Grade the trade: Blazers spurn Heat, deal Damian Lillard to Eastern rival

Damian Lillard, Portland Trail Blazers (Photo by James Gilbert/Getty Images)
Damian Lillard, Portland Trail Blazers (Photo by James Gilbert/Getty Images) /

July 1 marked the end of the Damian Lillard era in Portland.

The most popular, and arguably the best, player in Trail Blazers franchise history requested a trade away from the only NBA franchise he’s ever known. Whether it was the organization’s fault for not doing enough to keep Dame happy or if building a true contender around a high-usage, small guard who can’t defend no longer matters.

Lillard will be attempting to win an NBA title elsewhere next season.

If he gets his wish, that will be in Miami alongside Jimmy Butler and Bam Adebayo. From a Portland perspective, however, that’s just about the worst possible Lillard destination. If general manager Joe Cronin truly wants to kickstart a rebuild and give the Blazers a real shot at winning a championship down the line sans Dame, it’s his responsibility to get the best and most assets in return for a 33-year-old superstar who proved last year’s he’s still in his prime.

Unless the Heat can find a way to acquire a boatload of first-round picks or attractive young players, that trade could be elsewhere; Cronin has no mandate or responsibility to deal a player of Lillard’s caliber for an underwhelming return just because Dame wants it.

Maybe the two parties can find a compromise. Dame can go to another team that has a chance to make a legitimate title push, and the Blazers can get an acceptable amount of assets to move the franchise forward.

The Trail Blazers should trade Damian Lillard to the Brooklyn Nets, not Miami

The first time Lillard mentioned preferred trade destinations, he included the Nets because of his relationship with Mikal Bridges. With Dame on board, Brooklyn would become an Eastern Conference threat just as Miami is – especially in this deal.

The Nets give up absolutely 0 percent of their rotation. Adding Lillard to Bridges, Cam Johnson, Dorian Finney-Smith, Royce O’Neale, Nic Claxton, Cam Thomas, and Day’Ron Sharpe keeps the core of Brooklyn’s roster intact. The team is losing Simmons, who never played, and the rights to two rookies who have yet to put on a Nets jersey.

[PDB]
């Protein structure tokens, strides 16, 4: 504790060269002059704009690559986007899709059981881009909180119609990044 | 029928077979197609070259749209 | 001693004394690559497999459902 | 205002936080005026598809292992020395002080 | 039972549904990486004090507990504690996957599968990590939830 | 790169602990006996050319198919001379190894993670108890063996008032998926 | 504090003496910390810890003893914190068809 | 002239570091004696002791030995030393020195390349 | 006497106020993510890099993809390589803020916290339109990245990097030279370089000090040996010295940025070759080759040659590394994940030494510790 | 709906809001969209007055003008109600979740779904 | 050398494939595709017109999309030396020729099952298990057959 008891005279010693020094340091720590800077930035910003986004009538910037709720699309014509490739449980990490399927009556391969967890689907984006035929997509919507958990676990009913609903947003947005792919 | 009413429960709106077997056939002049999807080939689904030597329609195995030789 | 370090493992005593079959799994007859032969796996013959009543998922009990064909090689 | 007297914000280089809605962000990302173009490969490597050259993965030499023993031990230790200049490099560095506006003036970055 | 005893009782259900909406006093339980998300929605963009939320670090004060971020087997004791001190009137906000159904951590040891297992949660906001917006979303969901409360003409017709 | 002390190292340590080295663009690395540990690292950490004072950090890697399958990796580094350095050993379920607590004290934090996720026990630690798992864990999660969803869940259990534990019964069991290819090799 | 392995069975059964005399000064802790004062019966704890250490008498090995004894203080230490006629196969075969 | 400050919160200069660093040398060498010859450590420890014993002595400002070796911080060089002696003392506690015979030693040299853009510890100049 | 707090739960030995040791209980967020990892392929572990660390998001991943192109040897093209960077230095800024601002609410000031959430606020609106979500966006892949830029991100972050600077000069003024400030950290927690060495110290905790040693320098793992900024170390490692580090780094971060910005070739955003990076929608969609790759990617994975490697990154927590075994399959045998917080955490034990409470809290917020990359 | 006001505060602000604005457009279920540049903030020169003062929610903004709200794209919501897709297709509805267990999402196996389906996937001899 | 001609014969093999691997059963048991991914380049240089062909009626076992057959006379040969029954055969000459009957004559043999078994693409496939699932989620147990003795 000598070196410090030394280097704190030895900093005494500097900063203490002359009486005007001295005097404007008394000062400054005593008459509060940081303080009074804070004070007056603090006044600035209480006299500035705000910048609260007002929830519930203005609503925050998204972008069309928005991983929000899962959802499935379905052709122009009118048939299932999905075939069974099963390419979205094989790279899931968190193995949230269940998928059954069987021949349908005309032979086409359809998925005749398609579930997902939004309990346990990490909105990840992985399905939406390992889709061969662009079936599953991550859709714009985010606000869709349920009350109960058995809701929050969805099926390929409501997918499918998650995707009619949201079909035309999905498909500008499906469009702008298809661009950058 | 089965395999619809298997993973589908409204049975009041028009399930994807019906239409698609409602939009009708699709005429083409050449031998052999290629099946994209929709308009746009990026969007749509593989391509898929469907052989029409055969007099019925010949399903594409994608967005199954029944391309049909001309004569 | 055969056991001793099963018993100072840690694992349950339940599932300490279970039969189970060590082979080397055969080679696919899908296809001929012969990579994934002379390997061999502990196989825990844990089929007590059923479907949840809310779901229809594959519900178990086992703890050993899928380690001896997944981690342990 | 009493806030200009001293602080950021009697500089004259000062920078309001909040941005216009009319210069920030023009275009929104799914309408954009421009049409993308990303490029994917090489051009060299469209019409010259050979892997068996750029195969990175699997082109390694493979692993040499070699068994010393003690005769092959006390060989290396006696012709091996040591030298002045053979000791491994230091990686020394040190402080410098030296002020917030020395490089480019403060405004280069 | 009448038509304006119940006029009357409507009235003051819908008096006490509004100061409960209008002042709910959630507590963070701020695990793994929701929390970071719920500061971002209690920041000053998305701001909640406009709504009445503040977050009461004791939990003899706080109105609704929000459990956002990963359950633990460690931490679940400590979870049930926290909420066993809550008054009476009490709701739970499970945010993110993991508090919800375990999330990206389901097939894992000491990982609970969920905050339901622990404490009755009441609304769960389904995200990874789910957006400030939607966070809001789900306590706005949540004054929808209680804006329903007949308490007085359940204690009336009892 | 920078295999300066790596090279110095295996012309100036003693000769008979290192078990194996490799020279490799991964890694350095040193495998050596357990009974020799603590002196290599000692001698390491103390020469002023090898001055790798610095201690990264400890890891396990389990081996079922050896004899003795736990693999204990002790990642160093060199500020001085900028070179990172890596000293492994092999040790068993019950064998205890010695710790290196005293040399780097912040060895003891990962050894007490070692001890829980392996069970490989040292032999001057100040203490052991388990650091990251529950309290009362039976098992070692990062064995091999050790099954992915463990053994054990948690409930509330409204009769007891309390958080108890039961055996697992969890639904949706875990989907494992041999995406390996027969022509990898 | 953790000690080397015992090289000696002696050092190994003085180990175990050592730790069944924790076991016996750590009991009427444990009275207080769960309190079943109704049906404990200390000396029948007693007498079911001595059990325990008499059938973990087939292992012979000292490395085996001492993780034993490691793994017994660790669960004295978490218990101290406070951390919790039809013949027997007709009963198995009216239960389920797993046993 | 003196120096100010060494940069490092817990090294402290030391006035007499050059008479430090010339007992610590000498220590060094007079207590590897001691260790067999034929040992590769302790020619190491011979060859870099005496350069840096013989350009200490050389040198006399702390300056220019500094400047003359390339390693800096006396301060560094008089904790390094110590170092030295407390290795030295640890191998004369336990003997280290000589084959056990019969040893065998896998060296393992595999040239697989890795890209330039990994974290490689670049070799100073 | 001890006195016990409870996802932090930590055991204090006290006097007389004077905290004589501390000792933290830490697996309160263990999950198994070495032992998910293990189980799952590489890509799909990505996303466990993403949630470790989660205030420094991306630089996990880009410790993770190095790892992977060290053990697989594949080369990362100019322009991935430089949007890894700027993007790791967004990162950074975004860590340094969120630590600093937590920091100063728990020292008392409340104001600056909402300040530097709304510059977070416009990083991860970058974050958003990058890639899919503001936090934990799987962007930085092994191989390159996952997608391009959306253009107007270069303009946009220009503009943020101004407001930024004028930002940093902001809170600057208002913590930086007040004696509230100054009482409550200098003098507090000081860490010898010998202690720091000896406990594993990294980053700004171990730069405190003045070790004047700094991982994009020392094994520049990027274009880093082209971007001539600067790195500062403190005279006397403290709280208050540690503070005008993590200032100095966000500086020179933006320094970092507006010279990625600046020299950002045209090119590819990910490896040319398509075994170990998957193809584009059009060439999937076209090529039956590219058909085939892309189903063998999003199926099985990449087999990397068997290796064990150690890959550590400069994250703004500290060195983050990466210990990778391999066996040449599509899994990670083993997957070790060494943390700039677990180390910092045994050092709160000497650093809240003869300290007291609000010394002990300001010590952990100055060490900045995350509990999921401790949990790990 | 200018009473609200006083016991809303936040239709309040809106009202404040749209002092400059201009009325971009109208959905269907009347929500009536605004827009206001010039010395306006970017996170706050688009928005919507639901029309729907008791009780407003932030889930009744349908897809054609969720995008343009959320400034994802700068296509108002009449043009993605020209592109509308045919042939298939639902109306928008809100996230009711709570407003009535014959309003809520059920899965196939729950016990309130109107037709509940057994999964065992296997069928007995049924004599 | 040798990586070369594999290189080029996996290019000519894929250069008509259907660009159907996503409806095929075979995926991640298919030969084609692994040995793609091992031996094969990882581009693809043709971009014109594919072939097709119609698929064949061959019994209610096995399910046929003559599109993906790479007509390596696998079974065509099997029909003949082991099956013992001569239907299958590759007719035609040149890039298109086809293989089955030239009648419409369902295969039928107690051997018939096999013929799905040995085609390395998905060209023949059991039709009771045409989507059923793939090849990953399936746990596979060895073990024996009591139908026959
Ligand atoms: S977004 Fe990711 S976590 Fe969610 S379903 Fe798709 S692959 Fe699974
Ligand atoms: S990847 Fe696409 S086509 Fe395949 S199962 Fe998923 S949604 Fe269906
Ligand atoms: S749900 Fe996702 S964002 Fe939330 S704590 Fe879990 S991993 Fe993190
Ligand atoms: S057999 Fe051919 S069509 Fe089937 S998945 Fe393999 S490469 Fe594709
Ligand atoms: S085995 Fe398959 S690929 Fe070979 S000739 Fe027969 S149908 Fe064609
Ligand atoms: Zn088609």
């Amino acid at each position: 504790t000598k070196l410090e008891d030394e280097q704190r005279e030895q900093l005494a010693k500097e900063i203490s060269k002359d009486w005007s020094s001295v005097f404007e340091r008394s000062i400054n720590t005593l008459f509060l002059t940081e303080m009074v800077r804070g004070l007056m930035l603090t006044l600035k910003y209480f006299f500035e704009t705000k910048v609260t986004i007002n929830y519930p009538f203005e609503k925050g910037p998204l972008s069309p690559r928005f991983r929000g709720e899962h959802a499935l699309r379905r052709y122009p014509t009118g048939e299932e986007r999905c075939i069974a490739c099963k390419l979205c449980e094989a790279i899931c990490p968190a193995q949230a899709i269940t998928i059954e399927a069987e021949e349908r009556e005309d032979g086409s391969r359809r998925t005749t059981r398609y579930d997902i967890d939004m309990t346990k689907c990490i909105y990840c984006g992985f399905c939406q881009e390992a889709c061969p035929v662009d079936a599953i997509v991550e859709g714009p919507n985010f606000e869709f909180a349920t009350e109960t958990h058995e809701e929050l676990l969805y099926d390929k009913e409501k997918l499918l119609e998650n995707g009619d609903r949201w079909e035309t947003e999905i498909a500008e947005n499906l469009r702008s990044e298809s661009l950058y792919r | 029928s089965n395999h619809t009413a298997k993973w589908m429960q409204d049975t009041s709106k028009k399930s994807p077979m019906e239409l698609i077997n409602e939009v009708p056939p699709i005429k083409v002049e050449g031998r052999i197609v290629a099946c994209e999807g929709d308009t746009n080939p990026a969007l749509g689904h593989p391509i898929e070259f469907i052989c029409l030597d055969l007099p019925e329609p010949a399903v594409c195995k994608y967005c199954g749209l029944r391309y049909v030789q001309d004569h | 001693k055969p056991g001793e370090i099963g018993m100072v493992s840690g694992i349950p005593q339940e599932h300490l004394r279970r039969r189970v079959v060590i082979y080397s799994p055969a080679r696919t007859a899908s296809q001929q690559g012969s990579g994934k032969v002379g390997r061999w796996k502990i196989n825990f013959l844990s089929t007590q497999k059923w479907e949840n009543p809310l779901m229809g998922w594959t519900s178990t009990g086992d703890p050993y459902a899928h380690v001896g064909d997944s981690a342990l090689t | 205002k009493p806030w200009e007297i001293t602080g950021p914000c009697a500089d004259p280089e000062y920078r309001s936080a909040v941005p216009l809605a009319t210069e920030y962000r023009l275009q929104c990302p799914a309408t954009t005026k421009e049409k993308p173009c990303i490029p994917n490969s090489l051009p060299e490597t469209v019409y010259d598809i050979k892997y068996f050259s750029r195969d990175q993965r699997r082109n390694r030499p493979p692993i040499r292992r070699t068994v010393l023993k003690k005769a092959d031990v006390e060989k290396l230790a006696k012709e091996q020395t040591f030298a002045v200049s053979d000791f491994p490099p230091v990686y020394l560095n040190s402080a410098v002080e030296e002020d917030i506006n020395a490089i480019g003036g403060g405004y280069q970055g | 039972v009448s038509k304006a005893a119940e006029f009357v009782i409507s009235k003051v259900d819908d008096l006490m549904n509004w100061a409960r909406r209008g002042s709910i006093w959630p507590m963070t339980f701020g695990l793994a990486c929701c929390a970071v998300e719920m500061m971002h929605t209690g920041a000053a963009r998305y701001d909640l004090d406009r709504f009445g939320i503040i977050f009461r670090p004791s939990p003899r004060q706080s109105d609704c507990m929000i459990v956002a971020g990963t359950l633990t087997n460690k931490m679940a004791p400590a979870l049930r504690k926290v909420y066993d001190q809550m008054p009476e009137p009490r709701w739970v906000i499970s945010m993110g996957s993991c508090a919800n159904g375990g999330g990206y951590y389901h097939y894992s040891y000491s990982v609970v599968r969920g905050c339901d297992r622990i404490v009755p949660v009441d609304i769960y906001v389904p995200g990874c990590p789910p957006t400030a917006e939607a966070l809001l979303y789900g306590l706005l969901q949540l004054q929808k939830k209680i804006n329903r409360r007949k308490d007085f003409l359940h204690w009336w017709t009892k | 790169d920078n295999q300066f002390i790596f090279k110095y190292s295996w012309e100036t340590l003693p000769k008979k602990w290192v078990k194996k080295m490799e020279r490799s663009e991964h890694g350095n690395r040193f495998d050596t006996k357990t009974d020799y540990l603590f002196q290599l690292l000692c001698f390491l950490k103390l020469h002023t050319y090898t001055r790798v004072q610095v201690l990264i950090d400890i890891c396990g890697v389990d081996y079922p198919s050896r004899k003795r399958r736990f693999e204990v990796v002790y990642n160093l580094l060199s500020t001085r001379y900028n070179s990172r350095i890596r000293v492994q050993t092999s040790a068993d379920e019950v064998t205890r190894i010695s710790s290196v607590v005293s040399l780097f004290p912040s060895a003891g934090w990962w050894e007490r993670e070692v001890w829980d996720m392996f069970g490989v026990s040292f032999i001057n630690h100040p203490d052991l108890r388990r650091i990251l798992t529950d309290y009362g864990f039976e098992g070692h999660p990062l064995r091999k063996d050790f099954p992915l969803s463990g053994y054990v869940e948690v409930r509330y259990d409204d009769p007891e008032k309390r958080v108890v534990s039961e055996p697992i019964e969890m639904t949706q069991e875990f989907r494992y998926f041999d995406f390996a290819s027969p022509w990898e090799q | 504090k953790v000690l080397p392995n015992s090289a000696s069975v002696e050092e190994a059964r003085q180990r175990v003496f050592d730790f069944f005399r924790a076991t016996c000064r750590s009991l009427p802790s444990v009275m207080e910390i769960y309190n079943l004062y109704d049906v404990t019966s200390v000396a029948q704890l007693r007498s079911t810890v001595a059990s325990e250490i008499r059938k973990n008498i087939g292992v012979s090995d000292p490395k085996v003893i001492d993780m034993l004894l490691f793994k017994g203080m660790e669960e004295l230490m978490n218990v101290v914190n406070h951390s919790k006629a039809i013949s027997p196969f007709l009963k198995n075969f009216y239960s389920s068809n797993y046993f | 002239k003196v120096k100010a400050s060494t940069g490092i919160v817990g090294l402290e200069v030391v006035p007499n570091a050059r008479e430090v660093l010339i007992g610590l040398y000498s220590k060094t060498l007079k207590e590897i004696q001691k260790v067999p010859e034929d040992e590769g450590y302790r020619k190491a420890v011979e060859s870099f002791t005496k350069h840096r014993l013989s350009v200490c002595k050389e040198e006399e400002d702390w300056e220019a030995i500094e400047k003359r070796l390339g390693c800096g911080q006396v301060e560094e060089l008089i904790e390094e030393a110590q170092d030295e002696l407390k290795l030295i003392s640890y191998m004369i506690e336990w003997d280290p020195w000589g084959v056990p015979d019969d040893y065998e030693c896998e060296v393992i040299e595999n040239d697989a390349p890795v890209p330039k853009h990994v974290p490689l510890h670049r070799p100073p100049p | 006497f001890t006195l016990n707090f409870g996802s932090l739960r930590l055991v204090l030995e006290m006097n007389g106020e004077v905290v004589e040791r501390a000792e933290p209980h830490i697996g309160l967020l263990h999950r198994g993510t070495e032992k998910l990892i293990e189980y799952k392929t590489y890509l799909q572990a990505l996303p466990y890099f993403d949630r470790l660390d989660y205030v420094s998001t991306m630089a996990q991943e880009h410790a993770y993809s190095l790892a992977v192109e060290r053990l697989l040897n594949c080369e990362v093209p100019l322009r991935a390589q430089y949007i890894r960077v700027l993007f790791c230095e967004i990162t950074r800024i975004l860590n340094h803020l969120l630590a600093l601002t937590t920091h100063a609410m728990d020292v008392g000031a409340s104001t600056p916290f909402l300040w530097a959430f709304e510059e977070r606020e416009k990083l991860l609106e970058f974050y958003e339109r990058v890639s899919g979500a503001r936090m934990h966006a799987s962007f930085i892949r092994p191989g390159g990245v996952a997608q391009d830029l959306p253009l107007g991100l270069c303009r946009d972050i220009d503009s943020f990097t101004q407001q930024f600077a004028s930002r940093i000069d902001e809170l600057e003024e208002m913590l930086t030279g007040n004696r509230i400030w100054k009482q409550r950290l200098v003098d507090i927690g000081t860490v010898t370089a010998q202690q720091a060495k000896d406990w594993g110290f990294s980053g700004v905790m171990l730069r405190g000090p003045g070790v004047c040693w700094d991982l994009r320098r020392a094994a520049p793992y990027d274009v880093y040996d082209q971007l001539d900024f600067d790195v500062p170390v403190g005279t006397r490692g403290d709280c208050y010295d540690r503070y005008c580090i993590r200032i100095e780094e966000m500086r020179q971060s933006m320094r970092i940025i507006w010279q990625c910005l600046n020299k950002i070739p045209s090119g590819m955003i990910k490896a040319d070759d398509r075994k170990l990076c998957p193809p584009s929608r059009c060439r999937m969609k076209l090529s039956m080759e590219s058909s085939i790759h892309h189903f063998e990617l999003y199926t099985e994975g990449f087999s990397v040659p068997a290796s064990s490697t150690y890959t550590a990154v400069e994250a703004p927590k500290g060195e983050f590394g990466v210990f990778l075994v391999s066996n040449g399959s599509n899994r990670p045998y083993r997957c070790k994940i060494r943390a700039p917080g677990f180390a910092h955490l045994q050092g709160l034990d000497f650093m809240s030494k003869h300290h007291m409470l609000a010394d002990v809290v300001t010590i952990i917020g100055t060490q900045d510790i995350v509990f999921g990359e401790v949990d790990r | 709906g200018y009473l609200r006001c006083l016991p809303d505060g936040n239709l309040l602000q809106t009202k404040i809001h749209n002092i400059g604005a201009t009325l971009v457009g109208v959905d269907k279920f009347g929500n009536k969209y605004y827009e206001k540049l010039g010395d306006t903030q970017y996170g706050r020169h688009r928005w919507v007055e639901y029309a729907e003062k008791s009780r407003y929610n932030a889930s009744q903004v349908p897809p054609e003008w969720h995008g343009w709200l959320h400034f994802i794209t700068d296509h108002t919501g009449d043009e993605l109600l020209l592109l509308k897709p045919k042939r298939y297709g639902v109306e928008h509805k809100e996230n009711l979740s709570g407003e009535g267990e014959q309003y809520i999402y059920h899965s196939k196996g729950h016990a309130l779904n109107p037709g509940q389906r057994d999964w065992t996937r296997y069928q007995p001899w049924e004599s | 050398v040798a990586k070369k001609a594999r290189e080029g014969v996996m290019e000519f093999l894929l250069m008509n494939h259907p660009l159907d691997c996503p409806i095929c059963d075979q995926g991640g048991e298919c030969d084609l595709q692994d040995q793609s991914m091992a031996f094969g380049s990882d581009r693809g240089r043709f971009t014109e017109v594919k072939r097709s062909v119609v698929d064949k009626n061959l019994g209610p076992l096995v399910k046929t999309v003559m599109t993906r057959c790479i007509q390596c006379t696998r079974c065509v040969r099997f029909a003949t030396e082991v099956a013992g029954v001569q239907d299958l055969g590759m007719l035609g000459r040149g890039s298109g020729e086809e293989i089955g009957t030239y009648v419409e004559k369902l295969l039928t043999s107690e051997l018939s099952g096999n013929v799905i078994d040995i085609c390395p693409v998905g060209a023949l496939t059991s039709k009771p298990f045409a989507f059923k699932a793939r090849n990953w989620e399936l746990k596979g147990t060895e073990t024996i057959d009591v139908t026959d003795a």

Brooklyn also keeps six first-round picks and a swap between 2025 and 2030.

The allure of this trade for Portland is the four future firsts and two high-upside rookies in Clowney – a 18-year-old, 6-foot-10 forward with length, athleticism, and versatility, giving him the potential to develop into an ideal big man in today’s NBA – and Whitehead, a 6-6 scorer and shooter with tremendous offensive upside who only fell in the draft because of health concerns.

The Blazers go all-in on the youth movement in this deal, pairing rookies Scoot Henderson, Kris Murray, and Rayan Rupert with Clowney and Whitehead. That’s five players from this past draft, four of whom were first-rounders.

The four future firsts Portland adds arrive down the line in 2028 and 2029, and three of them come from Phoenix and Dallas, two franchises whose long-term futures are in question. Those picks have the potential to fall high in the lottery and would give the Blazers the chance to add more prospects after Henderson and Co. have had time to develop.

Potential depth chart after Damian Lillard-Brooklyn Nets trade

If this is the route Cronin decides to take, the Trail Blazers are loaded with future assets and a young group of players who can develop together on the same timeline. (Matisse Thybulle has a qualifying offer from Portland but has yet to sign, but he makes sense with this team as a 26-year-old wing. Jerami Grant’s extension is not yet official).

A depth chart would look something like this:

PG: Henderson (19 years old), Anfernee Simons (24), Keon Johnson (21)

SG: Simons (24), Shaedon Sharpe (20), Whitehead (18), Johnson (21)

SF: Sharpe (20), Whitehead (18), Murray (22)

PF: Murray (22), Clowney (18), Nassir Little (23)

C: Jusuf Nurkic (28), Clowney (18)

Along with the four firsts, that’s a massive all-in approach to a youth movement for the Blazers. Only Nurkic, and potentially Grant, is older than 24, and there’s no guarantee both are in Portland long-term.

1 Dream, 1 Nightmare, 1 Realistic trade package for Damian Lillard. dark. Next

This seem like a fair compromise for all parties – the Blazers, Nets, and Lillard – and its levels above anything the Heat can offer. Cronin needs to find trades like this rather than settling for a lesser package from Miami simply because it’s where Dame wants to be.